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Mohs Surgery: Donating a Pound of Flesh Slowly

October 15, 2012

At Least they Skipped the Zinc Chloride

All in all, I did fairly well with the results of my last six-in-one-day biopsies.  Four were benign, and the prospect of undergoing simultaneous surgery on two didn’t seem insurmountable, so I agreed to a twofer, and scheduled it for last Monday.  One of the two was diagnosed as a basal cell carcinoma, on my cheek to the right of my nose, a simple-looking small pearly bump.  The other was identified as a squamous cell carcinoma, more worrisome due to the potential for metastasis.  This one was on my forehead, just right of center.  These two represented numbers seven and eight of my ongoing issue with skin cancers.  Strangely, all eight have been on the right side of my body.

When it comes to skin cancer surgery, you basically have two options, regular old-fashioned surgery (surgical excision) or the more sophisticated-sounding Mohs surgery.  Given a choice, I opt for Mohs, since it is less invasive and leaves less damage to repair.

Mohs surgery, short for Mohs micrographic surgery, is named for the doctor who first developed the technique, Frederic Mohs.  If the non-Mohs option of surgical excision is used, the surgeon removes visible cancer and adds a comfortable (to him) margin of healthy surrounding tissue in an attempt to insure the elimination of cancer and a possible recurrence.  By contrast, Mohs surgery involves a smaller initial tissue removal followed by microscopic mapping and examination of the excised section while the patient waits.  If the section’s margins are free of cancer, the procedure is over and the wound is closed.  If cancer is still present at any point on the section’s margins, additional surgery is performed, but limited to those areas alone, and again limited in scope.  The second excised section is then mapped and examined microscopically while the patient once more waits.  This process, which might take several surgeries and microscopic analyses, continues until all margins are clear.  For the patient, this could mean a longer morning with multiple anesthetic injections and surgeries, but the results, compared with standard surgical excision, will probably be a smaller wound and scar, coupled with a low probability of recurrence.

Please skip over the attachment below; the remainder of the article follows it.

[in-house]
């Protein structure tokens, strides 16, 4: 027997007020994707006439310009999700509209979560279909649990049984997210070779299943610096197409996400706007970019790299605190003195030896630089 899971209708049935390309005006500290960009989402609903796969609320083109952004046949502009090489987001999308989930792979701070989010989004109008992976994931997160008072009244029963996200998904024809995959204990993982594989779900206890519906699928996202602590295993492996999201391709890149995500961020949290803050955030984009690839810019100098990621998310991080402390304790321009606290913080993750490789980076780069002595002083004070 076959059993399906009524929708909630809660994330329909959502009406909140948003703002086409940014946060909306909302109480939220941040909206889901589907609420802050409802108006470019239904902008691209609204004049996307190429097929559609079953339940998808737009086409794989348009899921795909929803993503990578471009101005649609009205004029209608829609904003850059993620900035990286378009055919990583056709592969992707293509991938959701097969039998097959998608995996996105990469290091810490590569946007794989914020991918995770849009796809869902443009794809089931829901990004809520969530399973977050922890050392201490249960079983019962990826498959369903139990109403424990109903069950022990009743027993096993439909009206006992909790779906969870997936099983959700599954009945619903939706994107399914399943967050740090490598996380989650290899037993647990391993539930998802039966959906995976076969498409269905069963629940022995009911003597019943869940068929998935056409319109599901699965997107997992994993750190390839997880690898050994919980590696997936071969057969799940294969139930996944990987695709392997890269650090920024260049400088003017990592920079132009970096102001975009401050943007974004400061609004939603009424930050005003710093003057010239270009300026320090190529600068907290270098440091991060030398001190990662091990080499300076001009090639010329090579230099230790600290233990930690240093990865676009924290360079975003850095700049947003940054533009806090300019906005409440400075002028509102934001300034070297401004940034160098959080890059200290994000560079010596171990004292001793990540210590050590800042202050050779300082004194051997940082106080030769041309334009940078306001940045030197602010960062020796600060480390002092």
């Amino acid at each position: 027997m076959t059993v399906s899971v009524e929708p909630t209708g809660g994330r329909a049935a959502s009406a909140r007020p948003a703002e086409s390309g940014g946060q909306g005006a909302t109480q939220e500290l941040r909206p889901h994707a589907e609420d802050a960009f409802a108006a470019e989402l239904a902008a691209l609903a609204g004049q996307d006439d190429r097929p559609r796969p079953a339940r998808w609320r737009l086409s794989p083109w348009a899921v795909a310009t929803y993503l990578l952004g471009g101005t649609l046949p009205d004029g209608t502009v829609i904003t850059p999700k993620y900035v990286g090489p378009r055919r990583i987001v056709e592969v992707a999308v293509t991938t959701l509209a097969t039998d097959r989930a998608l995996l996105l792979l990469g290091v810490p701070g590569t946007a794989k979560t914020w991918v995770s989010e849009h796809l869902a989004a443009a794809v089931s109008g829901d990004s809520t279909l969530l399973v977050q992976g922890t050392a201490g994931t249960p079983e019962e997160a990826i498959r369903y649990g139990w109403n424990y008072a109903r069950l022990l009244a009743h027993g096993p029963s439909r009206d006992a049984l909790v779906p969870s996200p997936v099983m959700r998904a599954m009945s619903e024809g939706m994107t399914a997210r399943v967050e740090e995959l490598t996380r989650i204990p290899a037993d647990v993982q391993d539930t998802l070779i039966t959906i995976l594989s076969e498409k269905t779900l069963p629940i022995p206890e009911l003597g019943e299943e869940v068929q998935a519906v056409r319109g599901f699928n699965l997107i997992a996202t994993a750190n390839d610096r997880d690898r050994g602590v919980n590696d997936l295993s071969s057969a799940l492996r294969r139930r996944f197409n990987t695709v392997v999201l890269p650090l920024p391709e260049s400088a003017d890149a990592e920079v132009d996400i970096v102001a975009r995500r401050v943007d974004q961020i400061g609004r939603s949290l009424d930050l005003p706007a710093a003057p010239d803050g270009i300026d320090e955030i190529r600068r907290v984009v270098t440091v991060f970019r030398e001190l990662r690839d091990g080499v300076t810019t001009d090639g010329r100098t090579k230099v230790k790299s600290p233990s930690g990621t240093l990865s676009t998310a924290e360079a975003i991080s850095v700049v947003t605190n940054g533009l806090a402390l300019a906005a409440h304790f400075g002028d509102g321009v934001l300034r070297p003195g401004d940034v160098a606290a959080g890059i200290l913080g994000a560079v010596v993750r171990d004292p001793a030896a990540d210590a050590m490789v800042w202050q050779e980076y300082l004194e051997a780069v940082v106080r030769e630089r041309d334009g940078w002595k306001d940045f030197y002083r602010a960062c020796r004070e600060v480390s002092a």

In my case last week, when I returned to the doctor after an hour’s wait for results of the first surgery, I found that the forehead squamous cell margins were clear, but not so for the basal cell on my cheek.  No more surgery was required on my forehead, but the doctor had to excise more tissue from the cheek wound.  Another round of anesthetic injections were required, followed by a short second slicing, and then it was back to the waiting room for another hour.  This second attempt also was not completely successful, so a third round was necessary, followed by another, near two-hour, wait for results.  This third time proved to be the charm.  The wound, however, was now quarter-sized, and it took almost an hour to put both holes back together.  As she said goodbye, the doctor pointed out a couple of new spots to ‘keep an eye on.’

This isn’t fun, not near as fun as all that time, long ago, in the sun, but the piper does have to be paid.  If you’ve had Mohs surgery, donated a slow pound of flesh and complained, just be thankful you weren’t one of Dr. Mohs’ early patients.  Back in the 1930’s, when he first performed this procedure, it was called ‘chemosurgery’ because it involved the use of a chemical, zinc chloride.  Mohs had discovered that zinc chloride could ‘fix’ skin tissue for microscopic study, so he first applied a paste of the stuff, allowing excision without bleeding.  This was an involved process that often took days, rather than hours, and caused ‘severe discomfort’ to the patient.  In 1953, Mohs had a patient with a basal cell carcinoma on his eyelid.  To avoid risk to the eye, Mohs skipped the chemical paste step and discovered the results were equally successful.  And with a lot less discomfort.  I’m not complaining anymore.

One Comment
  1. Poor Bobcat. I heard there was more than one way to skin a cat, but this is ridiculous. Loretta

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